With the falling markets, I’m thinking of playing a new game with some un-reg cash. I might take 20-30K and buy the e-series on major down days. For example, when the market falls by >100, I’d buy the dollar amount of the fall. Haven’t decided for sure but I think it might be fun.

          5. FWIW, neither am I Lloyd. re: “I ain’t a sophisticated investor pouring over data.”

            I buy what I feel is right, closer to 52-week lows ideally and I figure more money invested over time is better than not investing at all. I don’t care about market timing. I definitely care about how much income my portfolio can generate. On that note, fingers crossed for end of 2019 – I am very hopeful we can hit $19K within our TFSAs and non-reg. accounts alone.

            You have the luxury of having “enough” – you are entitled to some fun if you wish!

          6. Sounds like a good plan Lloyd. ENB & BNS are my 2 largest CDN positions. Don’t own MFC.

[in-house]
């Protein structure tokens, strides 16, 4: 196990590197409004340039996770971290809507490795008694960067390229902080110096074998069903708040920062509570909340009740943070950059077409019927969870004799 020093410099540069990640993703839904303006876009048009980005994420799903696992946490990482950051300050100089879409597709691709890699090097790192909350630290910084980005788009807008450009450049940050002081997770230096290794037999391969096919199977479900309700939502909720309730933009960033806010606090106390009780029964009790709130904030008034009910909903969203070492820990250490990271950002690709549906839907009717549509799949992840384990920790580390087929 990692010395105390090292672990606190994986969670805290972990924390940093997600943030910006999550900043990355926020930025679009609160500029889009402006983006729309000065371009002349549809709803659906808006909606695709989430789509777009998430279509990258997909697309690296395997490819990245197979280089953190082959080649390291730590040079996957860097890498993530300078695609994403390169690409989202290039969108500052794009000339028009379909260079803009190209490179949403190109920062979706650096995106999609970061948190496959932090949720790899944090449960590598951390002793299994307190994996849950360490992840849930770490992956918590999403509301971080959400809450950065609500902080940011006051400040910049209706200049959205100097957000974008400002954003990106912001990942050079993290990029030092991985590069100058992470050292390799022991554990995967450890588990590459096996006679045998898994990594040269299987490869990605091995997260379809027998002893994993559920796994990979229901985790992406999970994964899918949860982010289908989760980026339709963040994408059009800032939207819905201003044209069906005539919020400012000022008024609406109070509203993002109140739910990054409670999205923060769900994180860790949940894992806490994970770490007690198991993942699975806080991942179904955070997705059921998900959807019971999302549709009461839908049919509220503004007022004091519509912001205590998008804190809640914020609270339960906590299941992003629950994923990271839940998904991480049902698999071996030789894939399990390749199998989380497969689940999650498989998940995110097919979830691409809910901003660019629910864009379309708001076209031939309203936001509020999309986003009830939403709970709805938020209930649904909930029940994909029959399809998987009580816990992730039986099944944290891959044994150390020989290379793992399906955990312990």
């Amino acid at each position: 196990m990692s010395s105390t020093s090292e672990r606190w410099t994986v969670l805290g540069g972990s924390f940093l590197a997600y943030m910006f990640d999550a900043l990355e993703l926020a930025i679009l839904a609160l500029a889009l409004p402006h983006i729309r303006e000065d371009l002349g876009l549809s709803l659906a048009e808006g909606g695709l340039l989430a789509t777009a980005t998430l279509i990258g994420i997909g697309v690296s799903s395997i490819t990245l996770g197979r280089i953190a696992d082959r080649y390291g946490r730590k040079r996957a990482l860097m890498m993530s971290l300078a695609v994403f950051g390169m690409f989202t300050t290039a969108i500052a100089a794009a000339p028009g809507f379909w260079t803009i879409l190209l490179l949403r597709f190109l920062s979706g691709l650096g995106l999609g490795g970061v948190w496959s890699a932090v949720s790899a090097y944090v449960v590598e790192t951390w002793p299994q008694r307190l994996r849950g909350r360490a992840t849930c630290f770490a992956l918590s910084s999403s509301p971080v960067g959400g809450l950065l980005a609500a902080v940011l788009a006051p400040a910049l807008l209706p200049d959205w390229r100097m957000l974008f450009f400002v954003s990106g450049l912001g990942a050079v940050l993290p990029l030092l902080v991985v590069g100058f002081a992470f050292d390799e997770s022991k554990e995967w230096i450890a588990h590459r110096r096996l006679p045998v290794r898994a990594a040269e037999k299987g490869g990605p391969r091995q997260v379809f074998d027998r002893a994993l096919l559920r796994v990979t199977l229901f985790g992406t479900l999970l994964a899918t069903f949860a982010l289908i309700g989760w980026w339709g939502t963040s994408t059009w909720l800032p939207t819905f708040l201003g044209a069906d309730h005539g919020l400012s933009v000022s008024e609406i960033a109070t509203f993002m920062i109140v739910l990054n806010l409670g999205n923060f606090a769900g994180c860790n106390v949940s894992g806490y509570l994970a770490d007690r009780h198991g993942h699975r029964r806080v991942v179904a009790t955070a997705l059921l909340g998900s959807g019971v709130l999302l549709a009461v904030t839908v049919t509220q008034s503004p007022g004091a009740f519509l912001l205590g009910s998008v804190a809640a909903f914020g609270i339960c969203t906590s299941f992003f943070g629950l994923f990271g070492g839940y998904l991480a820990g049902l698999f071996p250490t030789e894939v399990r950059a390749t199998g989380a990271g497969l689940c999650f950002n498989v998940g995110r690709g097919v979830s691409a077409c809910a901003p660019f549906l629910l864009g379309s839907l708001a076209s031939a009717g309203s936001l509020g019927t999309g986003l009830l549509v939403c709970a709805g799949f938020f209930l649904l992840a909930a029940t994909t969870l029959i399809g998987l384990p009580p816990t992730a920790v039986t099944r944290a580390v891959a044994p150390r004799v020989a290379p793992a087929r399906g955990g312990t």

On the e-series if you buy on dips- is the settlement on the end of that business day and what’s the latest in the day you can make the buy ie 3:30 pm? Sounds like this could net out pretty well for you over the longer term.

          7. I haven’t seen much consistency at TD as far as time of day goes. I’ve seen it take two complete days to get bought and a couple of times I placed a morning order and it was filled that afternoon. If I do it, I’ll shoot for around 2-2:30pm my time to place the order and if it does not get actioned in the following day, I’ll call and whine.

          8. I think we will still see a few more dividend increases yet so you should be good Mark. With the DRIPs adding each quarter/distribution it will just compound and if the market stays *sensible*, those added shares should come in at a better price.

          9. I think so…throughout 2019 – yes. Long-term, hard to say but my portfolio is banking on this!

            That’s part of the reason why I love dividend investing. Dividends are paid, reinvested, more shares pay out more dividends over time. You know the drill. I’m biased I know but -10% or -20% declines don’t bother me. I see them as a golden time to buy more of my favourite 30-odd CDN stocks that pay dividends.

            These are my favourites to invest in, in Canada: